Airlines aims to double its annual turnover to $1 billion by 2010 by growing
its airline and services revenues and seeking alliance membership.
profitable African carrier, which currently has turnover of around $500 million,
is also targeting a profit of around $116 million by 2010.
plans to achieve this by deploying a 30-strong fleet, doubling its passenger
numbers to 3 million annually and by adding four new destinations.
to ATI at an event in Addis Ababa to mark the
airline’s 60th anniversary, Ethiopian Airlines executive officer corporate
planning and development Kinfe Kahssaye outlined a three-pronged strategy.
will rapidly increase its airline profitability by increasing frequencies on
“most routes”, rather than through network expansion. The airline accounts for
80% of Ethiopian’s annual turnover.
it plans to diversify and maximise its service revenues, growing its
maintenance, cargo and training to form 50% of its total turnover within seven
says the final strategic shift will come from alliance membership. Ethiopian is
in the early stages of negotiating a codeshare partnership with Lufthansa,
which it hopes could ultimately lead it to a role in Star Alliance.
firm will complement its strategy with an organisational revamp, dividing its
activities into profit centres to form self-sustaining strategic business
units. This process – covering its airline, maintenance, cargo, catering and
handling activities - has begun in some areas, but is not likely to be
completed until after 2010.
Airlines executive officer for marketing and sales Tewolde Mariam says: “At
this stage it is an evolving phenomenon. We have a plan and are determined to
go in that path. We are definitely going to restructure the company along these
lines, with strategic business units under a holding company.”
project is also underway to revamp Ethiopian’s brand and logo, drawing heavily
on its African roots and reflecting its aviation services push.
says, once this raft of changes is completed, state-owned Ethiopian may
progress towards privatisation. But he adds that this is not a priority in the
“immediate future”. Ethiopian Airlines CEO Girma Wake says it benefits from
“business-like and supportive” government relations, “without too much
the maintenance side, Ethiopian is aiming to establish itself as a key third
party maintenance provider. It will invest $5 million annually into its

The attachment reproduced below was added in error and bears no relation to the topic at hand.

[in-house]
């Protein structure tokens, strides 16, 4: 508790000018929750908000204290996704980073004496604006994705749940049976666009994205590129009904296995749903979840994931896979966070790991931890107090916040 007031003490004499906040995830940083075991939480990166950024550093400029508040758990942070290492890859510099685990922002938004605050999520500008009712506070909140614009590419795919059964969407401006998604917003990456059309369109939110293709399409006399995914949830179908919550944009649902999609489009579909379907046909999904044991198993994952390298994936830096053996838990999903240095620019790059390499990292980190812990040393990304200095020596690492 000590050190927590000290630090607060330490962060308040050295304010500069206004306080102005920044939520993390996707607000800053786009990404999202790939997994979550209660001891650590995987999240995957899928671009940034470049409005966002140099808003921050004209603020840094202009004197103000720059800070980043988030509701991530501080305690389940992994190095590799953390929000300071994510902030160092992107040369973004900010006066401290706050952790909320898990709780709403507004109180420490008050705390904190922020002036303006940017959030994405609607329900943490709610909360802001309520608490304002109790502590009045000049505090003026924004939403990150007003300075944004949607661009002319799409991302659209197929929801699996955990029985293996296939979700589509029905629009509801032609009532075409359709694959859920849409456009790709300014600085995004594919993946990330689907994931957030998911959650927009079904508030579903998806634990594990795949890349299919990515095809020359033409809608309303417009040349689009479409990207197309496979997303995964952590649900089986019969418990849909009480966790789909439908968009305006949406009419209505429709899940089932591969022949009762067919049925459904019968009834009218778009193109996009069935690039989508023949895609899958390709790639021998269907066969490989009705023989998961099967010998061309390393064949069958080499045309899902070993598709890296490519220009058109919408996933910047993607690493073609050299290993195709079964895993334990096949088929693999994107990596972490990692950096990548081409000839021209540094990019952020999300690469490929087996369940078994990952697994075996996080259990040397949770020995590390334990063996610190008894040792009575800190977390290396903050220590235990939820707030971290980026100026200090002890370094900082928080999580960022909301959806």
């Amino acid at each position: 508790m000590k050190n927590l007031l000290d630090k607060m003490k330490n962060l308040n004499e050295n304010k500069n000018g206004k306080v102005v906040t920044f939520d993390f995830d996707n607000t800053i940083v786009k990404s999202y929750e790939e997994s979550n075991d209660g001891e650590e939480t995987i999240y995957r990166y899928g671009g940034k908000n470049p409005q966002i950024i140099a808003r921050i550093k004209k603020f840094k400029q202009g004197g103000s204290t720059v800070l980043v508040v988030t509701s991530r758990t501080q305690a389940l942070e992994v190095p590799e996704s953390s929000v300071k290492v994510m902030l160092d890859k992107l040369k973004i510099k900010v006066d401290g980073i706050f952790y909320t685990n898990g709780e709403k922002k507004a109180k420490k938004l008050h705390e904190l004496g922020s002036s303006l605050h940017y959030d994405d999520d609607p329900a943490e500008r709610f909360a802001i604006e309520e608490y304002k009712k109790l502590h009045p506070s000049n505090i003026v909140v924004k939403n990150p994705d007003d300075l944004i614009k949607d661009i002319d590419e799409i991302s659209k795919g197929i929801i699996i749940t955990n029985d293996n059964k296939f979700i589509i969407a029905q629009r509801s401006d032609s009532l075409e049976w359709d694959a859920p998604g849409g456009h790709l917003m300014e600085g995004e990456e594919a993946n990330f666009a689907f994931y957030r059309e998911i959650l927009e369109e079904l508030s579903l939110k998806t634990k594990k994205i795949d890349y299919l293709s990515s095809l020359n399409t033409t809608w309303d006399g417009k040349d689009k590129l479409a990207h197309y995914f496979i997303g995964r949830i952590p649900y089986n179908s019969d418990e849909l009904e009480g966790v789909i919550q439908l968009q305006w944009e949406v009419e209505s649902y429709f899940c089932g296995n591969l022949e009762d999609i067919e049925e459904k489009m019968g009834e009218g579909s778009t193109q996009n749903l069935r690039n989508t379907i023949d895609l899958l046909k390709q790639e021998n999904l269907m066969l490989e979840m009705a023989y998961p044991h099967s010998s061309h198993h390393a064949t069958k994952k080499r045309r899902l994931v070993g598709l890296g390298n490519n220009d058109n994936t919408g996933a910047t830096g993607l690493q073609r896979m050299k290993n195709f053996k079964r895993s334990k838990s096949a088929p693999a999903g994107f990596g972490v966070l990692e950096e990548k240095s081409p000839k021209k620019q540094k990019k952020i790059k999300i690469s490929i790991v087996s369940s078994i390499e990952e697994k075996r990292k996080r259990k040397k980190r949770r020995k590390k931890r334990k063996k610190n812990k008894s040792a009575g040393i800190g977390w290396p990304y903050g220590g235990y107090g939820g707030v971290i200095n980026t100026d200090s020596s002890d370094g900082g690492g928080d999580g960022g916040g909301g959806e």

maintenance activity over the next five years, and has just opened a new $8
million maintenance hangar at Addis
Ababa Bole International Airport
- which has been audited and approved as a Boeing repair station.
says: “We want to make [third-party maintenance] a major revenue contributor to
the business. It now generates $12-14 million per year. This has to grow over
the coming four to five years by three or four times.”
Airlines executive officer for maintenance and engineering Abate Digafe says:
“We are repositioning the company to go into more maintenance, repair and
overhaul work. We are working on building capability to maintain and overhaul
other aircraft types not operated by Ethiopian.”
explains that Ethiopian has maintenance capability for all of the types that it
operates, but is looking to secure approval to maintain all 737 variants and is
considering branching out from its all-Boeing remit to include “some” Airbus
accounts for around 15% of Ethiopian’s annual revenues. The airline, which
carried around 50,000t of freight last year, has invested $28 million in a new
cargo terminal at Addis Ababa.
Ethiopian claims that, with a 250,000t annual capacity, it is the largest
freight facility in Africa.
for cargo now stands at around $100 million, but that is going to grow and
within five years it will start to double,” says Kahssaye.
is also planning a $25 million phased investment to “substantially” upgrade its
training facilities for pilots, maintenance workers and aviation professionals.
airline is suffering from skills erosion as its staff take
more lucrative jobs in locations such as the Middle East.
But Kahssaye says that compensation levels will be stepped up in a bid to
retain staff. At the same time the training investment will turn this threat
into a third-party revenue opportunity for the company.
of crying when they take our people, we will boost our training capabilities,”
he says. “Our strategy is to train more aviation professionals to move on.”
is also looking to take delivery of 12 new pilot training aircraft within 18
months, having issued a request for proposals to European and US manufacturers.
which has a single 757/767 simulator, is working to acquire a modern variant
737 simulator in partnership with Boeing subsidiary Alteon.
says that the deal “should happen” within six months with a view to delivery in
a year’s time and adds the airline is “ultimately” looking to secure a 787
simulator ahead its first delivery in September 2008.
negotiations already underway between Ethiopian and Lufthansa mark the African
carrier’s first step towards joining an alliance.
are in discussions with Lufthansa, both on passenger and cargo co-operation. We
are going to work jointly at Frankfurt and Addis Ababa. We hope that will take us to the
Star Alliance, if that co-operation succeeds,” says Kahssaye.
believes that existing codeshare partner South African Airlines’ (SAA) recent
entry into Star fits in well with Ethiopian’s ambitions, due to SAA being in
the far south compared with Ethiopia’s
location in north east Africa.
would also consider Oneworld, but Kahssaye says that nearby Kenya Airways’
associate membership of SkyTeam effectively rules out the third major airline
Ethiopian’s 2005-06 financial year, which is due to
end in June, Kahssaye expects to generate a turnover of around $570 million. He
says spiralling fuel costs mean profits will be lower than the $34 million posted
last year, but adds: “We are going to make money, for sure.”